Find the perfect engagement ring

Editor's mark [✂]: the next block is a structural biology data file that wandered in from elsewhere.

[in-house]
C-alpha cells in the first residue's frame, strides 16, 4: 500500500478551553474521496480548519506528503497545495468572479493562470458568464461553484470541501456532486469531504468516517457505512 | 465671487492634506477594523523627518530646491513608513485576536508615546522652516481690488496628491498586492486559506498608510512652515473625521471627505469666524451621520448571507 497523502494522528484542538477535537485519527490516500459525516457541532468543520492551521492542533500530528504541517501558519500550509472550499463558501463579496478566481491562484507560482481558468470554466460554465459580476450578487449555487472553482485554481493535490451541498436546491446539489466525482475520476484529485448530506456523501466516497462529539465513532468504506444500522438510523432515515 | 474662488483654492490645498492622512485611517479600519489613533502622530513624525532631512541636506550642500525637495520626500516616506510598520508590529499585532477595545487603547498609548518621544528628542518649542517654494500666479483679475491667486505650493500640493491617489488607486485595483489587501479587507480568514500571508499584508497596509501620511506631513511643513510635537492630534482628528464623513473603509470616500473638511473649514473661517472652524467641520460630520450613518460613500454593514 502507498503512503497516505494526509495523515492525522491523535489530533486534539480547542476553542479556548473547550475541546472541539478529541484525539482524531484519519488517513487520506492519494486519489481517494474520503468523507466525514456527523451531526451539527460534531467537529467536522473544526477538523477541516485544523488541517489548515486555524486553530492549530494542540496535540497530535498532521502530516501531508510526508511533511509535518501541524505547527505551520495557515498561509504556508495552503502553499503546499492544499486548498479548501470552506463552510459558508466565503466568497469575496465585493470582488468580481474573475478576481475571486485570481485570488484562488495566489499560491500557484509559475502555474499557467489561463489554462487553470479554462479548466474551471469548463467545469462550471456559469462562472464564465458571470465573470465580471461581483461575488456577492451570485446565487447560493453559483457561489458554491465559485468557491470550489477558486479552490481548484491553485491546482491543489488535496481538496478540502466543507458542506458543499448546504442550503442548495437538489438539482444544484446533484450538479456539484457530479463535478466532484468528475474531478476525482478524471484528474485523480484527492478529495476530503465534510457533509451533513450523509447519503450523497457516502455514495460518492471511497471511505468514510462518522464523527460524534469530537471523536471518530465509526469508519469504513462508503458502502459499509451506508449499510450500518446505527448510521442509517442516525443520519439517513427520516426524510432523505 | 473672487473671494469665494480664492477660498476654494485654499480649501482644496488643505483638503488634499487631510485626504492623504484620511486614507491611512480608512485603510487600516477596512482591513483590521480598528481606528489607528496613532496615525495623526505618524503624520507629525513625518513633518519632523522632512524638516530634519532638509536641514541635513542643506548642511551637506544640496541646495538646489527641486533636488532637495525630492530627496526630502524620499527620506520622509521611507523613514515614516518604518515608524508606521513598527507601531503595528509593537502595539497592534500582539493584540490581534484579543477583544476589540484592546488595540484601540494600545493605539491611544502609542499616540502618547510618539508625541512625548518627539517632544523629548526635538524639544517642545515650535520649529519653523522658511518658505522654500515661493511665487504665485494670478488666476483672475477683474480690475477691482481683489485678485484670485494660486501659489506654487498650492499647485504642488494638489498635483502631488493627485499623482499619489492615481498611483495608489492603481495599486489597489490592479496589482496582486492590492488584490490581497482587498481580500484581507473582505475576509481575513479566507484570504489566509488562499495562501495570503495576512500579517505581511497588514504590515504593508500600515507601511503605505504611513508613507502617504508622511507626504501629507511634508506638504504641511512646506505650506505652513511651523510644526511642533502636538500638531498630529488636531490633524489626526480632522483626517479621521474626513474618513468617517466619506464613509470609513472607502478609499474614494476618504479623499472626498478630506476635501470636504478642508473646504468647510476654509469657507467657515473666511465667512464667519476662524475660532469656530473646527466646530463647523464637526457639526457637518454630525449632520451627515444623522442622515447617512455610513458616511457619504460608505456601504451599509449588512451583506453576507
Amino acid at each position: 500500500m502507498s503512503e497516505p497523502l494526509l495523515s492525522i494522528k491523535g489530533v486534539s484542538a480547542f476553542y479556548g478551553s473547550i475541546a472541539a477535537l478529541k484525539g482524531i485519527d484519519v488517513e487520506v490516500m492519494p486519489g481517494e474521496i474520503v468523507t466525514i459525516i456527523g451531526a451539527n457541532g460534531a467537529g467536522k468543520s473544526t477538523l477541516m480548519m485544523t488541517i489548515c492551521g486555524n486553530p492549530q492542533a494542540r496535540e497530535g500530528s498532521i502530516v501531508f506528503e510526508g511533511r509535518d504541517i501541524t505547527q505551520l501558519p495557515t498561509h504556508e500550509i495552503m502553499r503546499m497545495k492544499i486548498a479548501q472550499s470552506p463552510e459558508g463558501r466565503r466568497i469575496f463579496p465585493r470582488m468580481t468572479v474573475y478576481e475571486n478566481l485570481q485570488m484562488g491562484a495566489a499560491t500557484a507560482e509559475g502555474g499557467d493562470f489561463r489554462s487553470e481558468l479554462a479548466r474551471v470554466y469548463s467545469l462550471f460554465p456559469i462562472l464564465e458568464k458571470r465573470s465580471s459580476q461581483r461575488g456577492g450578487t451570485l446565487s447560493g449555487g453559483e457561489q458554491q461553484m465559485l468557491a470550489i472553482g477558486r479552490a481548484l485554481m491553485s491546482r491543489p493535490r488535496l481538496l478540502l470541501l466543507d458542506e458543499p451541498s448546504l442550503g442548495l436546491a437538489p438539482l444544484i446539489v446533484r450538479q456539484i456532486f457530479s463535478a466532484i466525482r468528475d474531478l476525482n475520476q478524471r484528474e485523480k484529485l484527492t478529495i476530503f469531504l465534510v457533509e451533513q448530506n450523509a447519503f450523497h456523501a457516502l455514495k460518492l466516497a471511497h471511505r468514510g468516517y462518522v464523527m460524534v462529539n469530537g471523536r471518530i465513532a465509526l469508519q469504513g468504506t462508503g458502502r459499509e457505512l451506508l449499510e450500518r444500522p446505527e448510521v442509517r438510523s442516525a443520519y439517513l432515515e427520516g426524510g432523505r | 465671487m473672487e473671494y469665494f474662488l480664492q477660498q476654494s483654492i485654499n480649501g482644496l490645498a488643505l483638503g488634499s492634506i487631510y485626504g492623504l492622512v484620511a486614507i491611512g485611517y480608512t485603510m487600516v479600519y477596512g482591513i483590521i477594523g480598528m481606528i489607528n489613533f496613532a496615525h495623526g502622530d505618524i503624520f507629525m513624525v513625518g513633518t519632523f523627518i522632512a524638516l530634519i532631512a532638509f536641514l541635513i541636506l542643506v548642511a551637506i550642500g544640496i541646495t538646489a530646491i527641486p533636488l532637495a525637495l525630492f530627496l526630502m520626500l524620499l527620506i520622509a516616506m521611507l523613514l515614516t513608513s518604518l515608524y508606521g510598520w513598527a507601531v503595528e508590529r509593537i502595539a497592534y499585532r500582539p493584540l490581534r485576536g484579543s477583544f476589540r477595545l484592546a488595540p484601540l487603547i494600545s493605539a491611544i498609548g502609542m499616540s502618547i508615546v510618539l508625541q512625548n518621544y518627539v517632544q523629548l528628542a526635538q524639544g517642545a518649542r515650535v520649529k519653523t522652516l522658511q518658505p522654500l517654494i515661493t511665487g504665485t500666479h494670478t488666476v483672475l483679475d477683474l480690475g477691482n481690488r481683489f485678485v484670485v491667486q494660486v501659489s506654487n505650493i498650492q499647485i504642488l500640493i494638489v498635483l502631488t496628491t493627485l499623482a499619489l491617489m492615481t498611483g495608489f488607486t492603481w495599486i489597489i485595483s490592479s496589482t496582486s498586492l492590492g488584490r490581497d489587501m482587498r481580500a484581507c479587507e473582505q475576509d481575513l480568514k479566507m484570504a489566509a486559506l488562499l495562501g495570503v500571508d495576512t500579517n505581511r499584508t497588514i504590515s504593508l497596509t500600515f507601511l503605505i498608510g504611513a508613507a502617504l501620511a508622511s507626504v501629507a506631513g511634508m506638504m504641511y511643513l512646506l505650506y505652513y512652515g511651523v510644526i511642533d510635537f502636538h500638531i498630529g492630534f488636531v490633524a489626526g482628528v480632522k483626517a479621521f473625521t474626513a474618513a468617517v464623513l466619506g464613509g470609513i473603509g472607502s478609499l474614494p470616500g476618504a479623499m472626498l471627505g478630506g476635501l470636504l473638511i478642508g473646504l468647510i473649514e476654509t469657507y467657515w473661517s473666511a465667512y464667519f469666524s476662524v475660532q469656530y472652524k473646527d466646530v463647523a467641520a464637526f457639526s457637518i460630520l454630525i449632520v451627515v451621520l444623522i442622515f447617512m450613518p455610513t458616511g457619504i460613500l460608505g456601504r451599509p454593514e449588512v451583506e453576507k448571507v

Searching for the right engagement ring at an affordable price can put many intended proposals on hold. If you’re looking for good value and a wide choice, DoneDeal can help you seal the deal “If you liked it then you should have put a ring on it” sang Beyoncé. When it comes to proposing don’t be put off by cost. You can find new, never worn, antique/vintage, contemporary, pre-owned and pre-worn rings from private sellers and jewellers on DoneDeal. There are many reasons that owners will part with their jewellery and other items: an ‘unwanted gift’ (she said yes, but didn’t like the ring) to put food on the table, or pay bills to raise funds to invest in a new business There can be even more bizarre scenarios, like the woman who lost her engagement ring, claimed on the house insurance and then found the original ring years later in a pipe under the sink. Why look on DoneDeal? A second-hand ring is likely to be cheaper than a brand new ring in a jewellers Established jewellers also use DoneDeal, which will help you narrow down the number of jewellers you need to visit Your better half will never guess that you’re plotting an engagement surprise if she sees you on DoneDeal on your phone Getting value for money One of the first things any owner of expensive jewellery will do is get an insurance valuation. David Dupuy, of Irish Valuation, does independent valuations on jewellery and watches for insurance and probate. He explains that insurance valuations are the ‘full window price’ of an item of jewellery. If you’re viewing a ring from a private seller with a valuation of X, remember that this is the full replacement price. So, you can expect to pay below the valuation – if not, then why not just buy a brand new ring from a jeweller? Dupuy recommends that you check that the ring matches its description in the valuation report. For example, a ‘Tiffany setting’ does not mean it’s a ring from Tiffany & Co, the world-renowned jewellers. It describes a particular style of setting. He also notes that it’s important to make sure that the person selling the ring is entitled to sell it. For example, if it’s on sale as the result of a divorce it could well be part of the divorce settlement. Do your homework Ask for proof of the original cost or value, e.g.: receipts, insurance valuation, a gemological report (from the Institute of Gemology, or IGI). You can also verify gemological reports online on the IGI website. Always ask for the ring size before viewing it – and find out the ring size of your fiancée-to-be! You can’t really return the item to a private seller if the answer is no, or the ring doesn’t fit. Check for actual hallmarks on the ring, rather than just a stamp. Get verification of the gemstone – you don’t want to be paying for diamonds if you’re getting cubic zirconia. This goes for sellers as well as buyers – know what you are selling! #ValentinesDay #Wedding